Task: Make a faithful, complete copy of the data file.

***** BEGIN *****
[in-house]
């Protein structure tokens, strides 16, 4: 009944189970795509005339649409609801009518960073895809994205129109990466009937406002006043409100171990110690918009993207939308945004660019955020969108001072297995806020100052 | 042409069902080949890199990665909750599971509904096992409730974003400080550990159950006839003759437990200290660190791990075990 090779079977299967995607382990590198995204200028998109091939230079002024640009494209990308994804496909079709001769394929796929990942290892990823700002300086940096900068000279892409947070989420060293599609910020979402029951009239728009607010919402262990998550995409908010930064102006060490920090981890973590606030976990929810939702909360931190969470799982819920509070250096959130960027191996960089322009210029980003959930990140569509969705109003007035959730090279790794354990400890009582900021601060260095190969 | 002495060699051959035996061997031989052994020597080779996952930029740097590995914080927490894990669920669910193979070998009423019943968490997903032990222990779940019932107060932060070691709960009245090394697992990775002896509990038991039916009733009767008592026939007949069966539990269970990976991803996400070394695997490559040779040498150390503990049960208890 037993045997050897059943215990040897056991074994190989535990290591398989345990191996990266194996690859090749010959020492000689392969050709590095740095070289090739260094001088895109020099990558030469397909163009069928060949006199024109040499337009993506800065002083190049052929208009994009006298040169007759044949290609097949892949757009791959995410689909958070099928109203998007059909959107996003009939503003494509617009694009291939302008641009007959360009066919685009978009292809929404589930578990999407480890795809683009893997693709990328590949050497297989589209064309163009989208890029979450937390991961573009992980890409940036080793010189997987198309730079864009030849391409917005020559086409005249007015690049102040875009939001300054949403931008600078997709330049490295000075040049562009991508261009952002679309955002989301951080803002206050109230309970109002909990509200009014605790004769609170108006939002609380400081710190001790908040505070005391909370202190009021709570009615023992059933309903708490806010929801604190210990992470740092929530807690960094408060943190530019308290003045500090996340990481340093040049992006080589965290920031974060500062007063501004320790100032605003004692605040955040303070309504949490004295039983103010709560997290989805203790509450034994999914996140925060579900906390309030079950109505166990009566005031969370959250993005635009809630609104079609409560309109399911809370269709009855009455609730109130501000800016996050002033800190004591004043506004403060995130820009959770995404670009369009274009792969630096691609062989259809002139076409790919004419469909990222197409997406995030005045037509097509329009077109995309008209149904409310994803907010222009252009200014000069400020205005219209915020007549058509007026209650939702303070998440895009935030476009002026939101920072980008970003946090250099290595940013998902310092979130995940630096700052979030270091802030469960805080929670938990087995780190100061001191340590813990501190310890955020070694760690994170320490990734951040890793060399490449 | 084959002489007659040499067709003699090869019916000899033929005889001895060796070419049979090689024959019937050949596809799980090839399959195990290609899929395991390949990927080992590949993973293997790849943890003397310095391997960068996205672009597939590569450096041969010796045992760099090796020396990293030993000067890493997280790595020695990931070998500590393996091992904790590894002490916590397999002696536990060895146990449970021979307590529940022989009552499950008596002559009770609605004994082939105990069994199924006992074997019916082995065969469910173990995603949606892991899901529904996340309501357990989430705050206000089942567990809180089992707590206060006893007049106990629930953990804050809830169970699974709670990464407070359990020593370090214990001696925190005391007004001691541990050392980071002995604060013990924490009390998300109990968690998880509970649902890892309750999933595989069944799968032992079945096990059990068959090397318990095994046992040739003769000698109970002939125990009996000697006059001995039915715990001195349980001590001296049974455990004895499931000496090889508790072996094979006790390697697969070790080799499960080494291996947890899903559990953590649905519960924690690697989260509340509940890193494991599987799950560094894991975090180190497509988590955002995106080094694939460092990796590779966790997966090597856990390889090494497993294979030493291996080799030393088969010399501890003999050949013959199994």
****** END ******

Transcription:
[in-house]
């Protein structure tokens, strides 16, 4: 009944189970795509005339649409609801009518960073895809994205129109990466009937406002006043409100171990110690918009993207939308945004660019955020969108001072297995806020100052 | 042409069902080949890199990665909750599971509904096992409730974003400080550990159950006839003759437990200290660190791990075990 090779079977299967995607382990590198995204200028998109091939230079002024640009494209990308994804496909079709001769394929796929990942290892990823700002300086940096900068000279892409947070989420060293599609910020979402029951009239728009607010919402262990998550995409908010930064102006060490920090981890973590606030976990929810939702909360931190969470799982819920509070250096959130960027191996960089322009210029980003959930990140569509969705109003007035959730090279790794354990400890009582900021601060260095190969 | 002495060699051959035996061997031989052994020597080779996952930029740097590995914080927490894990669920669910193979070998009423019943968490997903032990222990779940019932107060932060070691709960009245090394697992990775002896509990038991039916009733009767008592026939007949069966539990269970990976991803996400070394695997490559040779040498150390503990049960208890 037993045997050897059943215990040897056991074994190989535990290591398989345990191996990266194996690859090749010959020492000689392969050709590095740095070289090739260094001088895109020099990558030469397909163009069928060949006199024109040499337009993506800065002083190049052929208009994009006298040169007759044949290609097949892949757009791959995410689909958070099928109203998007059909959107996003009939503003494509617009694009291939302008641009007959360009066919685009978009292809929404589930578990999407480890795809683009893997693709990328590949050497297989589209064309163009989208890029979450937390991961573009992980890409940036080793010189997987198309730079864009030849391409917005020559086409005249007015690049102040875009939001300054949403931008600078997709330049490295000075040049562009991508261009952002679309955002989301951080803002206050109230309970109002909990509200009014605790004769609170108006939002609380400081710190001790908040505070005391909370202190009021709570009615023992059933309903708490806010929801604190210990992470740092929530807690960094408060943190530019308290003045500090996340990481340093040049992006080589965290920031974060500062007063501004320790100032605003004692605040955040303070309504949490004295039983103010709560997290989805203790509450034994999914996140925060579900906390309030079950109505166990009566005031969370959250993005635009809630609104079609409560309109399911809370269709009855009455609730109130501000800016996050002033800190004591004043506004403060995130820009959770995404670009369009274009792969630096691609062989259809002139076409790919004419469909990222197409997406995030005045037509097509329009077109995309008209149904409310994803907010222009252009200014000069400020205005219209915020007549058509007026209650939702303070998440895009935030476009002026939101920072980008970003946090250099290595940013998902310092979130995940630096700052979030270091802030469960805080929670938990087995780190100061001191340590813990501190310890955020070694760690994170320490990734951040890793060399490449 | 084959002489007659040499067709003699090869019916000899033929005889001895060796070419049979090689024959019937050949596809799980090839399959195990290609899929395991390949990927080992590949993973293997790849943890003397310095391997960068996205672009597939590569450096041969010796045992760099090796020396990293030993000067890493997280790595020695990931070998500590393996091992904790590894002490916590397999002696536990060895146990449970021979307590529940022989009552499950008596002559009770609605004994082939105990069994199924006992074997019916082995065969469910173990995603949606892991899901529904996340309501357990989430705050206000089942567990809180089992707590206060006893007049106990629930953990804050809830169970699974709670990464407070359990020593370090214990001696925190005391007004001691541990050392980071002995604060013990924490009390998300109990968690998880509970649902890892309750999933595989069944799968032992079945096990059990068959090397318990095994046992040739003769000698109970002939125990009996000697006059001995039915715990001195349980001590001296049974455990004895499931000496090889508790072996094979006790390697697969070790080799499960080494291996947890899903559990953590649905519960924690690697989260509340509940890193494991599987799950560094894991975090180190497509988590955002995106080094694939460092990796590779966790997966090597856990390889090494497993294979030493291996080799030393088969010399501890003999050949013959199994």